Open-source software gives smaller companies access to enterprise IT tools -- without paying enterprise IT prices. And no IT vendor illustrates this trend better than Kickfire.
Open-source software gives smaller companies access to enterprise IT tools -- without paying enterprise IT prices. And no IT vendor illustrates this trend better than Kickfire.Over the past few years, companies like Compiere, SugarCRM, and Digium have cracked the enterprise IT market wide open. In the process, they have changed the very meaning of the term "enterprise application." Today, software packages that once sported outlandish price tags and multi-year, single-vendor commitments are now both affordable and practical for much smaller firms.
A company called Kickfire is applying the same principle to data warehousing. By combining open-source database technology with innovative hardware, it has created a promising new data warehousing solution at a fraction of the cost of competing products.
Plenty of companies have built business models around the open-source MySQL database. Most of these are the traditional service-and-support businesses that make MySQL a cost-effective option for so many enterprise IT users.
Kickfire, however, brought a new toy to the MySQL party: a patented "SQL chip." The chip works with high-level SQL operators, and it can process multiple queries simultaneously. Perhaps most important, the chip pulls data directly from MySQL, rather than relying on a CPU's hardware registers or caches -- a process that eliminates a significant database-performance bottleneck.
By combining its SQL chip with the MySQL Enterprise DBMS and low-priced Linux servers, Kickfire says that it enables a single server to handle data-warehousing and analytical tasks that normally require "tens of CPUs" running on multiple enterprise servers.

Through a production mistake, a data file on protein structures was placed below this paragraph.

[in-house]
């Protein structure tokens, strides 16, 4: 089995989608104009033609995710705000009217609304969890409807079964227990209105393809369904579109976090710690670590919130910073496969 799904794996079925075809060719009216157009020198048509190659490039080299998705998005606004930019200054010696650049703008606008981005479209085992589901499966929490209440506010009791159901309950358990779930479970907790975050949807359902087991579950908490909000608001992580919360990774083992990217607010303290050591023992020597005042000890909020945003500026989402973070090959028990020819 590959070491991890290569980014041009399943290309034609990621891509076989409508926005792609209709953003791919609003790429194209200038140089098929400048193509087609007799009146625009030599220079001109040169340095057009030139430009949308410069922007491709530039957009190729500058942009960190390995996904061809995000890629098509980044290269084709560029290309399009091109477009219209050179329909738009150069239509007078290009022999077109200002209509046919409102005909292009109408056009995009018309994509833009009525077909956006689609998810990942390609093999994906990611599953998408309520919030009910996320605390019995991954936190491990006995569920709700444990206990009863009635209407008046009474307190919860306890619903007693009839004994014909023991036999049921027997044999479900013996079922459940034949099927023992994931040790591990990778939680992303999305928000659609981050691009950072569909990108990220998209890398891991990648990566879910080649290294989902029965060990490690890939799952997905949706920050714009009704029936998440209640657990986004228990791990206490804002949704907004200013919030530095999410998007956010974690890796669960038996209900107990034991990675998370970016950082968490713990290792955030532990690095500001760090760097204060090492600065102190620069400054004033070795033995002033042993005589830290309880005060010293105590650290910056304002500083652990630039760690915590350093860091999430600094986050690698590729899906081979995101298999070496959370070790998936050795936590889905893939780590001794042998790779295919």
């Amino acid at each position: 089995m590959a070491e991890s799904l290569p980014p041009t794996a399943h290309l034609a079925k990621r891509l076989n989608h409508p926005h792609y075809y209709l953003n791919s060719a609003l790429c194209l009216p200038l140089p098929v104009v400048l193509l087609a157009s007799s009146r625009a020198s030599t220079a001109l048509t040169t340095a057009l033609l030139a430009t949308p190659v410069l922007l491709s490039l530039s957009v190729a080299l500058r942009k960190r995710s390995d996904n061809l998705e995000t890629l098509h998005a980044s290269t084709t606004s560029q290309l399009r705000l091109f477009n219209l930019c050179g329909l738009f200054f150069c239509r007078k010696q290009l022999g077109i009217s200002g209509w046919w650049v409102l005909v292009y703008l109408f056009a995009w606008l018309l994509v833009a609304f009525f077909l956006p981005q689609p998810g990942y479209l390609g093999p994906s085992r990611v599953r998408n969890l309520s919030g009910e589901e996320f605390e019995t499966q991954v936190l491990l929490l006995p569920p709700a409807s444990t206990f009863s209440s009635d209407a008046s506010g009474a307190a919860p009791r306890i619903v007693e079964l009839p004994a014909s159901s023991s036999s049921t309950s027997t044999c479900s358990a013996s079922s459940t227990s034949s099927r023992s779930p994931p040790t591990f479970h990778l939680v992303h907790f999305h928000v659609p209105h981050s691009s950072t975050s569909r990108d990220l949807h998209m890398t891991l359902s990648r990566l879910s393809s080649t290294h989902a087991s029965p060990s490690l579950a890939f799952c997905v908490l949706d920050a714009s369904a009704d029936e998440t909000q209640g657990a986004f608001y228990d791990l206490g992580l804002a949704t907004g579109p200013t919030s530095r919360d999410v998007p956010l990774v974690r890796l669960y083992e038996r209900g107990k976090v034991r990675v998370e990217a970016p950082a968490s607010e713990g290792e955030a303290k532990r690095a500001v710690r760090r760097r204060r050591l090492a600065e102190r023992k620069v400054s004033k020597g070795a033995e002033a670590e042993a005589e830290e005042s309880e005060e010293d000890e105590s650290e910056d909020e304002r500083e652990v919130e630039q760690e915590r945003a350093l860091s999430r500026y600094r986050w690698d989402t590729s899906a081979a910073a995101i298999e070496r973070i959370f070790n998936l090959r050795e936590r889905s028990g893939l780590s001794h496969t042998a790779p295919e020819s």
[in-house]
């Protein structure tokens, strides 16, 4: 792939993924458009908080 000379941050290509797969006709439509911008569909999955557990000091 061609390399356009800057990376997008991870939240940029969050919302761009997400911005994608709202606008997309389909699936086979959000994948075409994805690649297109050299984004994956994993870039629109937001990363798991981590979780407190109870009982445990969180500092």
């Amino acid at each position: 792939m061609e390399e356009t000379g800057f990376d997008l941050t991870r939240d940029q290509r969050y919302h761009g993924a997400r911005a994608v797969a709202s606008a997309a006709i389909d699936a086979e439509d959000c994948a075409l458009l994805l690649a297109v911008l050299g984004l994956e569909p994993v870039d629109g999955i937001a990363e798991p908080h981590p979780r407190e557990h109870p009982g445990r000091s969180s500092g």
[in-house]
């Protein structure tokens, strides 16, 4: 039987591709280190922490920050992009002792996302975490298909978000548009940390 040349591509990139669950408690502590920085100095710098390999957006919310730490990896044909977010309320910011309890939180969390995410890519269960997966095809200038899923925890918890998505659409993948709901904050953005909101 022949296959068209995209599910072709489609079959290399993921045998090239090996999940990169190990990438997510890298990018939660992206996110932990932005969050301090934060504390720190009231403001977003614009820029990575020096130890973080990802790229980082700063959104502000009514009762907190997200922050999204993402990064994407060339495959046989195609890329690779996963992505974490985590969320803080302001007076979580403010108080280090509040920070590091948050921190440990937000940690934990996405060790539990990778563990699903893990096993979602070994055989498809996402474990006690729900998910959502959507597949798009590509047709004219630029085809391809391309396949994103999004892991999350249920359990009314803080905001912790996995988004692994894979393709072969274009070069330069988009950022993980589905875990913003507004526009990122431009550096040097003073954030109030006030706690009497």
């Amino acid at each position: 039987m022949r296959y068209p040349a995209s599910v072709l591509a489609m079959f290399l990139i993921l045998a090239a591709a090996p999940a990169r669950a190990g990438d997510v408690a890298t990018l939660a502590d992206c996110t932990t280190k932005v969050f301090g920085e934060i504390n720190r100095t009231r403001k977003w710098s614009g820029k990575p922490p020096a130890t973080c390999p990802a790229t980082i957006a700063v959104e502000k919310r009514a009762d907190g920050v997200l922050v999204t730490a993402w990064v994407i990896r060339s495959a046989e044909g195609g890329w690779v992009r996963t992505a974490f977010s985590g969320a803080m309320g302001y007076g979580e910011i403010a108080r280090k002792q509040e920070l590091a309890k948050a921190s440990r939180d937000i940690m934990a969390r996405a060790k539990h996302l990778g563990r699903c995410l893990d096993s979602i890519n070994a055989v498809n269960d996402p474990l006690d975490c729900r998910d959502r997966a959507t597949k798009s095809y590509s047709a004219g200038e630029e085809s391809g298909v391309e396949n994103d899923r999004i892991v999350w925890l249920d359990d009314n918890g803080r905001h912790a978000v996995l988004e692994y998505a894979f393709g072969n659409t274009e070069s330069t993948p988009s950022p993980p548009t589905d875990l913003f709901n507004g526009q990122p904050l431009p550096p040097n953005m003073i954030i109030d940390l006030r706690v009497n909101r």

Linux blogger Ken Hess recently interviewed Kickfire CEO Bruce Armstrong. He asserted that for less than $40,000, Kickfire can deliver a power-efficient, rack-mountable Linux appliance that delivers the same data-warehousing horsepower as a traditional multi-server solution costing $400,000 or more.
Is Kickfire selling something more than cool buzzwords and snake oil? I think the company answered that question last year, when it secured $20 million in additional funding from a group of top-tier backers, including Accel and Mayfield.
Also keep in mind that Kickfire's SQL chip is a very real innovation. While it currently fills a unique market niche, it plays a similar role to single-purpose GPU and networking chips -- two products that have revolutionized computing and spawned new multi-billion dollar industries.
Finally, Kickfire is selling a solution that builds nicely on its customers' existing MySQL investments. That gives the company another huge advantage: Depending upon whom you ask, MySQL is now either the third or second most commonly-deployed database, and it usually wins hands-down in terms of new deployments.
It's too soon to tell when -- or whether -- smaller companies will learn to take advantage of a data warehousing solution like Kickfire. Either way, the fact that they are able to afford such a solution at all is an impressive, and lasting, achievement.